Here is a list of all the postings Roger W has made in our forums. Click on a thread name to jump to the thread.
|Thread: Restoring Old Planes|
My main bench plane is a Stanley 4½ (it was my fathers and I think his father's before that) I spent ages flattening and polishing the sole. I think I started with 300 grit, as there were some really deep scratches, and worked up to 1200 and then a piece of cotton rag soaked in metal polish. I then replaced the blade with a Clifton, also fitted a Clifton cap iron.
I'm still not sure about the blade because you don't keep going back and checking the old blade on the current bit of timber and I'm still getting better at sharpening, so it's hard to be certain where the improvements come from.
But the blade is thicker, is more solid and I think holds it's edge better. The cap iron I am certain about. you don't have to disturb it for touching up the edge, so you don't have to re-set after. Sharpening is a matter of moments - there is no point putting it off so the blade is always sharp.
Hope this helps.
Hi everyone, I signed up yesterday. I like the sound of the hobnobs, but can you do coffee - I can't stand tea.
I'd say to Rich don't put off your retirement any longer than you have too. I took a deal at 50, and now work part time as a DT technician in a school. Whilst I often think a bit more money would be nice, I really enjoy every day. The sheer pleasure in being able to take time over things and do them to a much higher standard than I used to makes it all worth while.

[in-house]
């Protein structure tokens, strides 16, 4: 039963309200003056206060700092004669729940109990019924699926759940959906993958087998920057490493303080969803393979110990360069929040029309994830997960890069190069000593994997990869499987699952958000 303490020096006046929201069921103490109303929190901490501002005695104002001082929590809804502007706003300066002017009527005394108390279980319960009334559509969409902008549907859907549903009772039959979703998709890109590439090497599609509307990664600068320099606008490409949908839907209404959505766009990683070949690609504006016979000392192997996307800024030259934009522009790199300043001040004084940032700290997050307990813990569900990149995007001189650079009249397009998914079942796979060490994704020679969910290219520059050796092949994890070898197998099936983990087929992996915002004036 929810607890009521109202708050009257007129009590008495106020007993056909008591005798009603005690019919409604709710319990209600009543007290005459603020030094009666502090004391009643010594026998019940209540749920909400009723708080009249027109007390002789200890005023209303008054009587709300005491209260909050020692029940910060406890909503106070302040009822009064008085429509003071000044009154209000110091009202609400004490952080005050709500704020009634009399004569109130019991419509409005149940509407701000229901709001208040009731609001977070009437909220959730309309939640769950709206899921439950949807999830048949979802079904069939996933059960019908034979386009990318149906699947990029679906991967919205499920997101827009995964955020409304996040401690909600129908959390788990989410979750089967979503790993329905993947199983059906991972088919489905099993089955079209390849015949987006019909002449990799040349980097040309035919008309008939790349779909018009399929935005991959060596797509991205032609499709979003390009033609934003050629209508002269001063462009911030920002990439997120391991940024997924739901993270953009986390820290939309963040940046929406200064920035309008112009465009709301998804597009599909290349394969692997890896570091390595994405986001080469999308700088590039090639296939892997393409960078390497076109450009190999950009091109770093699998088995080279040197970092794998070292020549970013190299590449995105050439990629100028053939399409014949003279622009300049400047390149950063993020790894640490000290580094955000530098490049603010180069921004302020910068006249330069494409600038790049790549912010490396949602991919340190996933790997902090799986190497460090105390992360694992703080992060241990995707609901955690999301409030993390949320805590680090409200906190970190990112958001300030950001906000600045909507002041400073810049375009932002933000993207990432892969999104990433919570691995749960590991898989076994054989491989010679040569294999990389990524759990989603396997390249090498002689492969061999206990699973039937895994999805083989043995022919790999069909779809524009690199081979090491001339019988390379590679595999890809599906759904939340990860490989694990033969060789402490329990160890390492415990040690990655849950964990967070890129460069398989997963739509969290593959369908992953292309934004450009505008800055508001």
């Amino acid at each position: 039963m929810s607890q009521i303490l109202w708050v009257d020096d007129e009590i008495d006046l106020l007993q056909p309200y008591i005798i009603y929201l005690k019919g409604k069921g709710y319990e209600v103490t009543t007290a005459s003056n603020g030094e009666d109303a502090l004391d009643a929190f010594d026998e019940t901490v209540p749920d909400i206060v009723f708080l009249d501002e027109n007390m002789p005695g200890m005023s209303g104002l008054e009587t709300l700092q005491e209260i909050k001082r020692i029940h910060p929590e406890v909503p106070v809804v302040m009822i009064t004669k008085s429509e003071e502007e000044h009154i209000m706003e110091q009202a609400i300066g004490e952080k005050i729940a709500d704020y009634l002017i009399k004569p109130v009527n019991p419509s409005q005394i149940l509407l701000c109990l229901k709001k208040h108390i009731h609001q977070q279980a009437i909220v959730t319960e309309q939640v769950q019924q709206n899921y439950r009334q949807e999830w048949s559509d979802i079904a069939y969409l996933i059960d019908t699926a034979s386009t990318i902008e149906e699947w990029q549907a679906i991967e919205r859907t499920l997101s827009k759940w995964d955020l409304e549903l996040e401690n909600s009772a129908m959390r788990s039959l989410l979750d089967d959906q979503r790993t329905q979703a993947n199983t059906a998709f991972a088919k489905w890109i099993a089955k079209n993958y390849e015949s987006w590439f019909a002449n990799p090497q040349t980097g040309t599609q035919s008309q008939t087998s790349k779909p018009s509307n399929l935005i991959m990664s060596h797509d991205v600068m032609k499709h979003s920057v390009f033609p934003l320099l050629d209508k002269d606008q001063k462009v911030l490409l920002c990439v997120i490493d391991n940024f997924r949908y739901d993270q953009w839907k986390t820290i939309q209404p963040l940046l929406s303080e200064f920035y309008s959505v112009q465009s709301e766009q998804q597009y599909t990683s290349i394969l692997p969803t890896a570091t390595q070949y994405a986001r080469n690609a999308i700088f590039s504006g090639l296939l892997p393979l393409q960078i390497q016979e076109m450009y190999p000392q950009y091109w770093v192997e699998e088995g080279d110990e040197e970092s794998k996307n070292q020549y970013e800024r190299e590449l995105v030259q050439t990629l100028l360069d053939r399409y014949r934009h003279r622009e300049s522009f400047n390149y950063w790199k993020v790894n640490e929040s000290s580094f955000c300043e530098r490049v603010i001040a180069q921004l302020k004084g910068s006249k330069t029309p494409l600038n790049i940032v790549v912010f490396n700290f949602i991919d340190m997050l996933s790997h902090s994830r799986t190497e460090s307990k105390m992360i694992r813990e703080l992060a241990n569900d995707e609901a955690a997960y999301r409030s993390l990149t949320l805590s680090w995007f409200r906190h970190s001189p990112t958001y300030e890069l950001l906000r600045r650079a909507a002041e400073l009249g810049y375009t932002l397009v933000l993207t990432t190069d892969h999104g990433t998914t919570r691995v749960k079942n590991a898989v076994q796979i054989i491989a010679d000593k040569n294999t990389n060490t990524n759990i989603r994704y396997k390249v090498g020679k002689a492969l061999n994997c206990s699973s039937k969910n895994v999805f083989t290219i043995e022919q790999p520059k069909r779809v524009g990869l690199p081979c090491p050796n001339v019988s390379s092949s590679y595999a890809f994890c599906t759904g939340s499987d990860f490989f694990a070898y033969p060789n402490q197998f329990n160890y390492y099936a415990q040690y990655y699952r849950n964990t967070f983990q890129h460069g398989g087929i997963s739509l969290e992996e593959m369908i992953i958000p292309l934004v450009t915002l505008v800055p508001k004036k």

Enjoy the site
|Thread: coopered cabinet 5.jpg|
|I admire anyone who even attempts curved work. Your cabinet looks really nice.|
|Thread: Mike Riley|
|Surely there is a place for both. Mike R. might not use power tools himself but I'm equally sure none of his work is completed without power machinery. It's a long time since you could buy timber sawn into planks by hand! So why be absolute over the next stage. I love working with hand tools but I'm aware that my expertise is lacking in some areas, so a thiknesser alows me to achieve repeatable results that I couldn't achieve otherwise. Likewise a spindle moulder allows consistent results that I can't achieve with moulding planes. I have tried and sometimes I'll choose one sometimes the other - it all depends on the job and on the time available.|
|Thread: Honing guides ~ six of the best|
|They do make it more accurate but they make it much slower. With a bit of practice just feel for the primary bevel, lift up another few degrees, 3 or four strokes on a diamond stone, wipe the wire edge off and job finished before you have even fitted the blade into the guide. For the same reason (speed) I love the Clifton cap iron. You can keep your blade sharp in a fraction of the time it would otherwise take as you don't need to remove it to sharpen, and no time wasted resetting after. If you work like this you'll sharpen the blades as soon as they need it and will enjoy the work more.|
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